|Publication number||US5499614 A|
|Application number||US 08/333,824|
|Publication date||Mar 19, 1996|
|Filing date||Nov 3, 1994|
|Priority date||Nov 3, 1994|
|Also published as||CN1171835A, DE69503517D1, DE69503517T2, EP0789809A1, EP0789809B1, WO1996014505A1|
|Publication number||08333824, 333824, US 5499614 A, US 5499614A, US-A-5499614, US5499614 A, US5499614A|
|Inventors||Murray F. Busato, Paul D. Perry, John E. Cook|
|Original Assignee||Siemens Electric Limited|
|Export Citation||BiBTeX, EndNote, RefMan|
|Patent Citations (10), Referenced by (47), Classifications (5), Legal Events (4)|
|External Links: USPTO, USPTO Assignment, Espacenet|
This invention relates to evaporative emission control systems for the fuel systems of internal combustion engine powered automotive vehicles, particularly to apparatus and method for ascertaining the integrity of an evaporative emission control system against leakage.
A typical evaporative emission control system in a modern automotive vehicle comprises a vapor collection canister that collects volatile fuel vapors generated in the headspace of the fuel tank by the volatilization of liquid fuel in the tank. During conditions conducive to purging, the evaporative emission space which is cooperatively defined by the tank headspace and the canister is purged to the engine intake manifold by means of a canister purge system that comprises a canister purge solenoid valve connected between the canister and the engine intake manifold and operated by an engine management computer. The canister purge solenoid valve is opened by a signal from the engine management computer in an amount that allows the intake manifold vacuum to draw volatile vapors from the canister for entrainment with the combustible mixture passing into the engine's combustion chamber space at a rate consistent with engine operation to provide both acceptable vehicle driveability and an acceptable level of exhaust emissions.
Certain regulations require that certain future automotive vehicles powered by internal combustion engines which operate on volatile fuels such as gasoline have their evaporative emission control systems equipped with on-board diagnostic capability for determining if a leak is present in the evaporative emission space. It has heretofore been proposed to make such a determination by temporarily creating a pressure condition in the evaporative emission space which is substantially different from the ambient atmospheric pressure, and then watching for a change in that substantially different pressure which is indicative of a leak.
Commonly owned U.S. Pat. No. 5,146,902 "Positive Pressure Canister Purge System Integrity Confirmation" discloses a system and method for making such a determination by pressurizing the evaporative emission space by creating a certain positive pressure therein (relative to ambient atmospheric pressure) and then watching for a drop in that pressure indicative of a leak. Leak integrity confirmation by positive pressurization of the evaporative emission space offers certain benefits over leak integrity confirmation by negative pressurization, as mentioned in the referenced patent.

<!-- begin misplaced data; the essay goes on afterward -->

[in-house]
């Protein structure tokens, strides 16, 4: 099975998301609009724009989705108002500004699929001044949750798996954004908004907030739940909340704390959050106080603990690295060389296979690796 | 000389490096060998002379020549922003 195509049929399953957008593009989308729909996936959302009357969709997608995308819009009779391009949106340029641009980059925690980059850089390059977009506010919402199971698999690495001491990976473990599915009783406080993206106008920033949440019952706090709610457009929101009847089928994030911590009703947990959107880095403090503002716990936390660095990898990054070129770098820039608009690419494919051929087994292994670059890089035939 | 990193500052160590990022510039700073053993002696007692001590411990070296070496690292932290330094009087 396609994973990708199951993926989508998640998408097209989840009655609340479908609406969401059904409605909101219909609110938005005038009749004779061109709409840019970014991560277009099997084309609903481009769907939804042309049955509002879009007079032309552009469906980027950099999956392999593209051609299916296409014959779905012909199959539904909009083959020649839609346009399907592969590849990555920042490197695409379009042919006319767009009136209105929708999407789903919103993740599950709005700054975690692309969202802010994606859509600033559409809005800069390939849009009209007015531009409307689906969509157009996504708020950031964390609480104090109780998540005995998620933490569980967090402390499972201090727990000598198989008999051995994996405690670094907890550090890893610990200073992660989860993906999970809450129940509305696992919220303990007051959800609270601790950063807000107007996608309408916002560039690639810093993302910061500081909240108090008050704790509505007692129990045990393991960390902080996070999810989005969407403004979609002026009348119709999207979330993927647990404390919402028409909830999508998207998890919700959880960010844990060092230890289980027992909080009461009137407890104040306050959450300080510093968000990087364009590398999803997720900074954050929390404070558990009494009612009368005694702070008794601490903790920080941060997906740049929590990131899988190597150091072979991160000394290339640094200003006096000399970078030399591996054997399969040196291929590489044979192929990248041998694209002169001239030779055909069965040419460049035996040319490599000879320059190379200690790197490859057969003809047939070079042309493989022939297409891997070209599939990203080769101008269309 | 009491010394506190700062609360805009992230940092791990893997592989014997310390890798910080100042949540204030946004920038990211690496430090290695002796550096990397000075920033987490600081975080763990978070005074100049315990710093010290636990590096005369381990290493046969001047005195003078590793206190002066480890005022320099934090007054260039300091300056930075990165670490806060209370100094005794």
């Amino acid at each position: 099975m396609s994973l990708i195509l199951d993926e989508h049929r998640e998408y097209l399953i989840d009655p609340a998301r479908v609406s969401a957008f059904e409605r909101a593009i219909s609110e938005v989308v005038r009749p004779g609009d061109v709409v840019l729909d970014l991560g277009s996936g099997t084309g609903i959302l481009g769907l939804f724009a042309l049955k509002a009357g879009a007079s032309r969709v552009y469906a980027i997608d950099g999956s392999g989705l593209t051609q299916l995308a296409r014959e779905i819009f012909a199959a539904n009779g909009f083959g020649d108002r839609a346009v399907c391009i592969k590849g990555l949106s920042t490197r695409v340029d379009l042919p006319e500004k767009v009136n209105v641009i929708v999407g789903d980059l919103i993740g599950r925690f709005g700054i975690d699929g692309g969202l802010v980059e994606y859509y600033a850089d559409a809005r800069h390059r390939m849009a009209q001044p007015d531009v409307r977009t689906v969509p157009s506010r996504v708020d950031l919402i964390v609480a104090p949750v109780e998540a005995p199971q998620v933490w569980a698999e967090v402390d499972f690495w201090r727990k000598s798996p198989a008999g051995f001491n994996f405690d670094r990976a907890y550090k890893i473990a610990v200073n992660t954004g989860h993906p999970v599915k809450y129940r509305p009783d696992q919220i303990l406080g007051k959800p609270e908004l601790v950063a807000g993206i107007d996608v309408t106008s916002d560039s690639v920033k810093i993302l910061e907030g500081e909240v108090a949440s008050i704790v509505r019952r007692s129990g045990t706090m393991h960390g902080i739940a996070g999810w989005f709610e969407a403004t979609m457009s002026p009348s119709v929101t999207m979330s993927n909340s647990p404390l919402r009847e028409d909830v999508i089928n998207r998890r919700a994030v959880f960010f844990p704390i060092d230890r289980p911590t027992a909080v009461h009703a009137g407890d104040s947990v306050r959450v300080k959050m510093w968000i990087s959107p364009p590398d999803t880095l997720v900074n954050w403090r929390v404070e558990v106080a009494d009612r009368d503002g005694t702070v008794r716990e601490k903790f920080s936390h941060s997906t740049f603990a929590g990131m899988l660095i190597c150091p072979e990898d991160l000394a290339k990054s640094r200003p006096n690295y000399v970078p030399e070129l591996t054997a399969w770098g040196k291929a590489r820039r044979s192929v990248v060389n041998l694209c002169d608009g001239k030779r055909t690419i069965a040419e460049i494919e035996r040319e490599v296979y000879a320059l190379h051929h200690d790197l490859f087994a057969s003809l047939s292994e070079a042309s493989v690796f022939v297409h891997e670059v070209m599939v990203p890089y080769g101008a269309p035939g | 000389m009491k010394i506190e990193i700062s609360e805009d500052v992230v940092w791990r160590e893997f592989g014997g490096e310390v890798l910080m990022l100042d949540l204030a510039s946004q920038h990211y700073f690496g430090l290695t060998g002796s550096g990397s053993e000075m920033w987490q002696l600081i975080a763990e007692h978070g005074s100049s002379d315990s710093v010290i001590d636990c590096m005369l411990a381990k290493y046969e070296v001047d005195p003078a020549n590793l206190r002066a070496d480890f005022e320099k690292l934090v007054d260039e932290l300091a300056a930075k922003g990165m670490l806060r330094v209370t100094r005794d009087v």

The invention of commonly owned U.S. Ser. No. 07/995,484, filed 23 Dec. 1992, and subsequently published as WO 94/15090 on 07 Jul. 1994, discloses means and method for measuring the effective orifice size of relatively small leakage from the evaporative emission space once the pressure has been brought substantially to a predetermined magnitude that is substantially different from ambient atmospheric pressure. Generally speaking, this involves the use of a reciprocating pump to create such pressure magnitude in the evaporative emission space and a switch that is responsive to reciprocation of the pump mechanism. More specifically, the pump comprises a movable wall that is reciprocated over a cycle which comprises an intake stroke and a compression stroke to create such pressure magnitude in the evaporative emission space. On an intake stroke, a charge of atmospheric air is drawn in an air pumping chamber space of the pump. On an ensuing compression stroke, the movable wall is urged by a mechanical spring to compress a charge of air so that a portion of the compressed air charge is forced into the evaporative emission space. On a following intake stroke, another charge of atmospheric air is created.
At the beginning of the integrity confirmation procedure, the pump reciprocates rapidly, seeking to build pressure toward a predetermined level. If a gross leak is present, the pump will be incapable of pressurizing the evaporative emission space to the predetermined level, and hence will keep reciprocating rapidly. Accordingly, continuing rapid reciprocation of the pump beyond a time by which the predetermined pressure should have been substantially reached will indicate the presence of a gross leak, and the evaporative emission control system may therefore be deemed to lack integrity.
The pressure which the pump strives to achieve is set essentially by its aforementioned mechanical spring. In the absence of a gross leak, the pressure will build toward the predetermined level, and the rate of reciprocation will correspondingly diminish. For a theoretical condition of zero leakage, the reciprocation will cease at a point where the spring is incapable of forcing any more air into the evaporative emission space.